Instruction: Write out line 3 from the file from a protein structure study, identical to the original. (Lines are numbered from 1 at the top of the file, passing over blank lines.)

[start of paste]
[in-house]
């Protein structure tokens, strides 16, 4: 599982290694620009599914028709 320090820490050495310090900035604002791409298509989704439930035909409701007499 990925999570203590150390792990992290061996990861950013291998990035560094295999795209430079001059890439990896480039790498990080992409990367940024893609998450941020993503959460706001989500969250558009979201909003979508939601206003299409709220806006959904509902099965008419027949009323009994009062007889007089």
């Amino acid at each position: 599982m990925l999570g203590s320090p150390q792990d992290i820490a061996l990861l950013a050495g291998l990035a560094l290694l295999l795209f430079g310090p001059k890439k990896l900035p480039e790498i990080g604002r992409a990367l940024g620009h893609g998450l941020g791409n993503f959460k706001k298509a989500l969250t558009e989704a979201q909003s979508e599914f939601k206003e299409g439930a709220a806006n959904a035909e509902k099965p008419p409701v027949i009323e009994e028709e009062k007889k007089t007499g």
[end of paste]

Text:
């Amino acid at each position: 599982m990925l999570g203590s320090p150390q792990d992290i820490a061996l990861l950013a050495g291998l990035a560094l290694l295999l795209f430079g310090p001059k890439k990896l900035p480039e790498i990080g604002r992409a990367l940024g620009h893609g998450l941020g791409n993503f959460k706001k298509a989500l969250t558009e989704a979201q909003s979508e599914f939601k206003e299409g439930a709220a806006n959904a035909e509902k099965p008419p409701v027949i009323e009994e028709e009062k007889k007089t007499g």